Burns renews call for photo IDs on ACCESS cards, other welfare changes

Report shows 2,324 dead people continued getting electronic benefits

EBENSBURG, Sept. 30 – Shocked over a state audit finding that 2,324 dead people received $693,161 in ACCESS card benefits during a 12-month period, state Rep. Frank Burns, D-Cambria, is renewing his call to place photo IDs on the cards, among other welfare reforms.

Burns said the report released by state Auditor General Eugene DePasquale was an eye-opener, uncovering an instance of $800 in ACCESS card purchases seven months after that cardholder’s death, post-death ACCESS card spending of between $601 and $1,945 in nine of 30 cases examined more closely, and aggregate ACCESS card spending of $14 million in Florida and $6 million in North Carolina.

“Clearly, our welfare system is being abused, which isn’t fair to the hardworking taxpayers of Pennsylvania,” Burns said. “I have long supported placing a photo ID on ACCESS cards as a means to cut down on fraud. Hopefully, with facts like those documented by Auditor General DePasquale, a majority of the legislature will start to feel the same.”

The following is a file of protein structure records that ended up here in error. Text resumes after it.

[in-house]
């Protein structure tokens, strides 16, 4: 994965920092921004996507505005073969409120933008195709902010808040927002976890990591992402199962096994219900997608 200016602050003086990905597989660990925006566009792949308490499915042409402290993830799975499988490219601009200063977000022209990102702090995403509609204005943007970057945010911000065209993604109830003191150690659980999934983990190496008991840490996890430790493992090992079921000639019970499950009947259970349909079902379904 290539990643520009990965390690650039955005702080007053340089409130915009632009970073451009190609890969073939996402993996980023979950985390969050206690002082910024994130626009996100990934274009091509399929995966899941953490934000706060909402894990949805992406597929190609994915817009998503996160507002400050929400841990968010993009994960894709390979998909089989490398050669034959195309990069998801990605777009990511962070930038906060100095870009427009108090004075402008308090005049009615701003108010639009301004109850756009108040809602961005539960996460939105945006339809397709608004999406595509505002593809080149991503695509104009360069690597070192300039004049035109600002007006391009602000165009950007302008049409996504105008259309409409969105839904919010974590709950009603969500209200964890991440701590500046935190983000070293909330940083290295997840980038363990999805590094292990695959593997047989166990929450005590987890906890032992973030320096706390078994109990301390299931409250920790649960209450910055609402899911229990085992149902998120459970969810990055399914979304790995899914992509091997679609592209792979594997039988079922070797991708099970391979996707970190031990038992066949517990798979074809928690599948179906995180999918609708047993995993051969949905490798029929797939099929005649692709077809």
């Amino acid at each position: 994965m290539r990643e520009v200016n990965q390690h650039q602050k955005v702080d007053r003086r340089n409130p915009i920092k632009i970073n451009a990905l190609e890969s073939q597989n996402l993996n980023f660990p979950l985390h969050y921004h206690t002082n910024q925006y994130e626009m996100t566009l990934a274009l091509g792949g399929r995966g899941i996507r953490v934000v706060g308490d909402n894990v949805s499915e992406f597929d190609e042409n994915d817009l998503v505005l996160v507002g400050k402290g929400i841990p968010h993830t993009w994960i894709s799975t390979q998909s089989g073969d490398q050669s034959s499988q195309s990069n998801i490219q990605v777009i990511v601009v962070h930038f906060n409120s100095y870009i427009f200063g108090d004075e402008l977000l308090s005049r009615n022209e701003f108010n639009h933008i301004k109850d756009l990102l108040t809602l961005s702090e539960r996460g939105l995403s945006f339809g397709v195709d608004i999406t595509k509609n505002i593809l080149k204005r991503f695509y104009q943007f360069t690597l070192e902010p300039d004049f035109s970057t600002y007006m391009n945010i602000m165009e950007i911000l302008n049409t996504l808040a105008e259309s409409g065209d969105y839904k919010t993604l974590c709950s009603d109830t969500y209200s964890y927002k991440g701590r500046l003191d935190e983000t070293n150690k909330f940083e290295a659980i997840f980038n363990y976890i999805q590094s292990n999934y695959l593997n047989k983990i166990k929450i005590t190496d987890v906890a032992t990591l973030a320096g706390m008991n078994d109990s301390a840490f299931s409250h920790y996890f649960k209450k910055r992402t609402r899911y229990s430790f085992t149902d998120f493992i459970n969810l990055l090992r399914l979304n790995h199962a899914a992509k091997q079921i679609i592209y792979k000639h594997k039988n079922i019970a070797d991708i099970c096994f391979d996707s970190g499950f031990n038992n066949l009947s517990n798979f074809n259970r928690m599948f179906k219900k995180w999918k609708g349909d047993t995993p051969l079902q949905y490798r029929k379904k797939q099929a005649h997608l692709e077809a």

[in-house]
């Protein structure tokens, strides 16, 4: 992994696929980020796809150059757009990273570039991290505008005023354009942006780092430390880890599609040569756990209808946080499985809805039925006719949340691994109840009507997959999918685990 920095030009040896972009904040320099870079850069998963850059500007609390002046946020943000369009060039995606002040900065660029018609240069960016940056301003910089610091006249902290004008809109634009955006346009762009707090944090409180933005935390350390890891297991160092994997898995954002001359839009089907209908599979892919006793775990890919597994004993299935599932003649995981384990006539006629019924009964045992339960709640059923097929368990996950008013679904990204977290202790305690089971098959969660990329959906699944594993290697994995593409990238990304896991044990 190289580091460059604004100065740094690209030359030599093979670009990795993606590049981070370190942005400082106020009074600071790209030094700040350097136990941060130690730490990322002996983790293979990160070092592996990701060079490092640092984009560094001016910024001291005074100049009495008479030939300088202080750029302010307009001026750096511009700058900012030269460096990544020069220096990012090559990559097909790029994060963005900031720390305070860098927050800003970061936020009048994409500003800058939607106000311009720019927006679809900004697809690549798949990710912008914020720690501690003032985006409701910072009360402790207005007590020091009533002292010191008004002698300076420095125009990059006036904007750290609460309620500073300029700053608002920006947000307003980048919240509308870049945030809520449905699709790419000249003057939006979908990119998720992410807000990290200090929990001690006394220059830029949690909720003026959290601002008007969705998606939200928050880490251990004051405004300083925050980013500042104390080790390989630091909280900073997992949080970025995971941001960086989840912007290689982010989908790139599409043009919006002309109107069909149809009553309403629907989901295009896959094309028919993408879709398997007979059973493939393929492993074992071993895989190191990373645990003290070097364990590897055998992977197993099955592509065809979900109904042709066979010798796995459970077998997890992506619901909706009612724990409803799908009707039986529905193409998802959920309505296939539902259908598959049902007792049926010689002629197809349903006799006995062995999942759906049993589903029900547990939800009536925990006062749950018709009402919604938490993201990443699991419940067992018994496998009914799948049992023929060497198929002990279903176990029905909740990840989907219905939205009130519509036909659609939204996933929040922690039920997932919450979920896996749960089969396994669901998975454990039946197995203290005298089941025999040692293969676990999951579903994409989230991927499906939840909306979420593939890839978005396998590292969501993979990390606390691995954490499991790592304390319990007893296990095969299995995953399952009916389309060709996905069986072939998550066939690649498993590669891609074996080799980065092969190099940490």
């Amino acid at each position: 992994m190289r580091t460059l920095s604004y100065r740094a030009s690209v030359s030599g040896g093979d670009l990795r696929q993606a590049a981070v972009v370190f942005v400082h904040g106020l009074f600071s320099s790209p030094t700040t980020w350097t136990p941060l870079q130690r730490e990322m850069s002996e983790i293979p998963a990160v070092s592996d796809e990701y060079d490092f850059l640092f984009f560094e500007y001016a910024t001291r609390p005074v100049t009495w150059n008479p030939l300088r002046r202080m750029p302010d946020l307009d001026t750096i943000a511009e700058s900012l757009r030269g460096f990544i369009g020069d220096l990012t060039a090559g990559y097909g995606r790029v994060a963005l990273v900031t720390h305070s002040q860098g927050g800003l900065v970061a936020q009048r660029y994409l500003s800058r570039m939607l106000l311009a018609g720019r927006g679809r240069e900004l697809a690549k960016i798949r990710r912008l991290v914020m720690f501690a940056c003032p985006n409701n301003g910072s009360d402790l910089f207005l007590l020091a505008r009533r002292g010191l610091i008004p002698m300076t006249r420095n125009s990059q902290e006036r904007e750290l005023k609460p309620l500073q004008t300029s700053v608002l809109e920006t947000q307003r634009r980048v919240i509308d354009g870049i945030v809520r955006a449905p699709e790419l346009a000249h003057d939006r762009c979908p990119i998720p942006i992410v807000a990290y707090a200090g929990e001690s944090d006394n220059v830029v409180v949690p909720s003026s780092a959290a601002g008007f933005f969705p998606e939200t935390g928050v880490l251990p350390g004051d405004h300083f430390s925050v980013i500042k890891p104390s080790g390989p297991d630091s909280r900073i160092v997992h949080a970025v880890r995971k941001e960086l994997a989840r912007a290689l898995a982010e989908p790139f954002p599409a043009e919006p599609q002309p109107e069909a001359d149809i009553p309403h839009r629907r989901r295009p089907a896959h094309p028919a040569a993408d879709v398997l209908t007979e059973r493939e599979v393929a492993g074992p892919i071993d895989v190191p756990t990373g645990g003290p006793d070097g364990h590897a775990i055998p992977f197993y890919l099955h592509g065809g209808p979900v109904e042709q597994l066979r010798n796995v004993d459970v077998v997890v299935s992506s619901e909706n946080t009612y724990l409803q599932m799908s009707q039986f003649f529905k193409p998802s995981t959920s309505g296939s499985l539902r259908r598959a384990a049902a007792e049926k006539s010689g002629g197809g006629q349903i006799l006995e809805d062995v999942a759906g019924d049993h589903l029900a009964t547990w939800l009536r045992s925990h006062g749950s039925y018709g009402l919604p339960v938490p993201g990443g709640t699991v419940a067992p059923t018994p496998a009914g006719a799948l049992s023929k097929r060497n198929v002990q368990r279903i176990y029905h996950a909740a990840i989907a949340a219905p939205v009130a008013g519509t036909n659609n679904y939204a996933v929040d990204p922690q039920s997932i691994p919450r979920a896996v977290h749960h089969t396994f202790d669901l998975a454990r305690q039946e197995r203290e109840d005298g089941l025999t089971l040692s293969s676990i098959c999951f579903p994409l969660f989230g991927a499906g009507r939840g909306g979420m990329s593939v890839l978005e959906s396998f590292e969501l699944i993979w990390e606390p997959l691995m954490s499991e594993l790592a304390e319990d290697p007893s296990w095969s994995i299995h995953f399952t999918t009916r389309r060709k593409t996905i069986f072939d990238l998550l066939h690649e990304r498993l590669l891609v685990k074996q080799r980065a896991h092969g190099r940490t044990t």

Burns has favored adding photo IDs to welfare benefits cards as a means of cracking down on fraud as far back as 2011, when he was a co-sponsor of H.B. 487, one of several bills that has sought the change, none of which had garnered enough legislative support over the years to become law.  

Burns has also sponsored or supported welfare reform bills that would require drug testing to receive public assistance, enhance income eligibility verification procedures, require authentication of citizenship and prohibit the purchase of tobacco products using ACCESS cards, which are also known as EBT cards.

“Now that we have documentation of thousands of dead people collecting – and miraculously, spending – welfare benefits using these cards, maybe we’ll get enough votes to make the photo ID mandatory,” Burns said.